Starting to play tennis can be a lot of fun for anyone just starting out. But it can become quickly frustrating if you feel that you are not progressing or getting the hang of it right away. That’s why it’s essential to do the right drills for your level.
Beginners’ drills are even done by the top-level pros in the world because the basics are something that continually needs to be reviewed. A beginner should always go over exercises that isolate the groundstrokes first and then try a few drills that mix the shots.
Once you mix the shots together, how well you do it is less of the point. For beginners, it’s the repetition that matters.
Here are the top five drills a beginner can do to improve.
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The first thing that every beginner should do at the beginning of practice is to isolate the different strokes.
These strokes are:
How: To isolate the different strokes, you will want to spend time doing a combo exercise. The great news is you can do this by yourself or with a coach.
The combo works like this. First, you will want to start with practice swings without the ball. These are also called shadow swings. Do this slowly a few times, focusing on the swing pattern for the particular stroke you are working on.
Once you have done this well a few times, reviewing your checklist for the swing, you can add the ball in. You can feed it to yourself or have a coach feed it to you, trying to emulate that exact swing you did without the ball.
Do this for all the groundstrokes.
2. Change Of Direction:
The next best drill a beginner can work on is a hand-fed change of directions with groundstrokes.
This is primarily a drill for forehand and backhand groundstrokes.
To keep things consistent while learning the different tennis strokes, this drill should be hand-fed instead of a live ball to start. This will allow the player to develop a feel and make minor adjustments without worrying about too much footwork.
How: Feed the ball to the same spot multiple times while the beginner works on hitting one cross and one down-the-line. This will slowly introduce the subtle changes that the racquet face needs to make while learning how to aim.
It also introduces a small amount of footwork as the first step will be different for cross verse down-the-line.
Once this is done for one side, such as the forehand, spend time doing it on the backhand.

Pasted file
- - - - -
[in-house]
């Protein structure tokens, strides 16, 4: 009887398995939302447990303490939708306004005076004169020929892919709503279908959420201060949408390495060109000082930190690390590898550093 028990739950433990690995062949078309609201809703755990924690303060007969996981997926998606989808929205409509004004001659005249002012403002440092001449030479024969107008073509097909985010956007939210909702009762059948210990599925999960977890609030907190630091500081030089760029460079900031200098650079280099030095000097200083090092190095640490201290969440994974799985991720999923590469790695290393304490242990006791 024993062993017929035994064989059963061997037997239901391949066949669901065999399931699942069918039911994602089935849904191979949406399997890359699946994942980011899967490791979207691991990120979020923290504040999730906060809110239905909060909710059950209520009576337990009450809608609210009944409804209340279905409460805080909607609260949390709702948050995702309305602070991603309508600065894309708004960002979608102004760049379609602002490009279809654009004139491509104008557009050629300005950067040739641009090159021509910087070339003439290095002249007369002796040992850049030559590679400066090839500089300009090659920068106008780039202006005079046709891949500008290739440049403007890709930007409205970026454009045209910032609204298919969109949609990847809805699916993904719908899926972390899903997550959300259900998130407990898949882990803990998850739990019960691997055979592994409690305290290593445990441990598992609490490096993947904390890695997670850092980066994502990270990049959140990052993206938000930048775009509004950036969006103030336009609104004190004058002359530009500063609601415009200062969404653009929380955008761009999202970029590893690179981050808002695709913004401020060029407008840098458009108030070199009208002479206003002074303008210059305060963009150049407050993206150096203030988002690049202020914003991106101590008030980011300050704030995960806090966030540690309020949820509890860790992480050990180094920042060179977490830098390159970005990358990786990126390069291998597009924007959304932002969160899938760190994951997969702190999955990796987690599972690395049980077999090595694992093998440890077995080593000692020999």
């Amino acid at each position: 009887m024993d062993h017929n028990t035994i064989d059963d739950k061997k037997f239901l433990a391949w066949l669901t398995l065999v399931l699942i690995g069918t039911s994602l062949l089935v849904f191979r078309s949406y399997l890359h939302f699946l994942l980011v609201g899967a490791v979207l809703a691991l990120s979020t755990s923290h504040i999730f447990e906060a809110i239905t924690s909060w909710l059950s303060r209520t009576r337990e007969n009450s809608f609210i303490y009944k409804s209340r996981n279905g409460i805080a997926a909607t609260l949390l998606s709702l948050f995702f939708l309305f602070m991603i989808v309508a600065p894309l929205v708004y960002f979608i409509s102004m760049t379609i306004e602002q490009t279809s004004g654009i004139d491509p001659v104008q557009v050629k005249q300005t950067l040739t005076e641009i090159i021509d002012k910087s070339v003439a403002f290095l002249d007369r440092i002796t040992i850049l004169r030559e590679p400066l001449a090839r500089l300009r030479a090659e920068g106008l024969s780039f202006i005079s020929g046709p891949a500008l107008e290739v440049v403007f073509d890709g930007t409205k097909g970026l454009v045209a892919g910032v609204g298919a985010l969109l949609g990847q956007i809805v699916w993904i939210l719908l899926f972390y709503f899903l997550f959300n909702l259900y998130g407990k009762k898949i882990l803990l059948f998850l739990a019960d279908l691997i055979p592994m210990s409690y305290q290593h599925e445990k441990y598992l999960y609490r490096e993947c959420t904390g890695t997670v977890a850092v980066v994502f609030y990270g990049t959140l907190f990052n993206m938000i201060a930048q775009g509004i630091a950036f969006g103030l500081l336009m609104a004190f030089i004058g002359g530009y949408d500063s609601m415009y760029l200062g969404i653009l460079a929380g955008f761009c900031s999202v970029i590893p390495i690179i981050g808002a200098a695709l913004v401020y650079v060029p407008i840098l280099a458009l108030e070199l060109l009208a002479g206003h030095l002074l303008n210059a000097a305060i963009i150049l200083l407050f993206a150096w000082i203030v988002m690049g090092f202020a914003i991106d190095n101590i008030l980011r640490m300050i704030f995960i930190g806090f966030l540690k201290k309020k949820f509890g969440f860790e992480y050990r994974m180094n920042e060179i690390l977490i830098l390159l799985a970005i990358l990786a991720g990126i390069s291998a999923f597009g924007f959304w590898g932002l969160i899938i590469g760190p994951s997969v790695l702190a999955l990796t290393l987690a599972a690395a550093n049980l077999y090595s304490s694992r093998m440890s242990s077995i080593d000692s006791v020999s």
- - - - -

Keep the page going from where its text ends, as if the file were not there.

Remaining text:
3. Around The Cone:
Now is the time to forget about the technical aspect that the beginner has been working on and introduce footwork.
This can be done first in isolation with practice swings and then done with a hand-fed ball.
The reason why the technical work doesn’t matter here as much is that the whole focus is learning how to move fluidly. Eventually, the technical work and footwork will come together.
How: Place a cone in the center mark a few steps behind the baseline. This is the target that the beginner needs to recover around each time before hitting a ball.
The player should always move in front of the cone with small steps after hitting the ball rather than behind the cone before hitting the ball. This instills proper movement patterns. In other words, they should be moving in a clockwise pattern.
Focus on either just the forehand or backhand at one time. After they do one side well, you can have to alternate sides one and one.
Make sure to only feed about 5 balls in a set and take a break in between sets. Footwork breaks down when players become tired.
4. Live Ball Rally:
After the technical and footwork isolation, it’s time to incorporate a live ball rally. The goal here should be to get the ball to continuously cross the net with little worry about footwork and technique.
Of course, applying what you’ve learned before is important, but it is not the primary goal as these will naturally improve.
How: There are different variations that you can do.
- Basic Center-to-Center
Start with a simple down the middle back-and-forth. This will allow the player to be free and move and hit without any limitations. This is the best thing a beginner can do to learn and adapt to the variations of tennis. This is the most simple and most effective drill.
- Deuce and Ad Corners
Have the pro or the opposite player who is not the beginner stay in one corner of the court. Rally with the beginner, slightly moving them around while the beginner aims to one side of the court. This is a more advanced version of the hand-fed change of direction drill.
5. Serve Plus One:
After the isolation of serve, it’s important to learn the plus one that comes after the serve. This is the next ball you get after the returner hits your serve. You can do this drill either live or by hand-fed.
How: It’s always a good idea to start with the hand-fed ball version then live.
Hit your serve like you normally would and have a coach hand feed you the next ball to either your forehand or backhand. This will be a slower pace that will allow you to focus on recovering out of the serve and trying to maintain form and footwork.
- Live Ball
This is exactly as it sounds. Have another player return your serve and work on a live reaction to their return by hitting the next ball back. Stop after this ball, as the focus is the first two shots for the server.
These are the best drills and combinations that a beginner can do. They should always be done in forms of isolation before mixing in multiple aspects. This will give the players confidence rather than overloading them.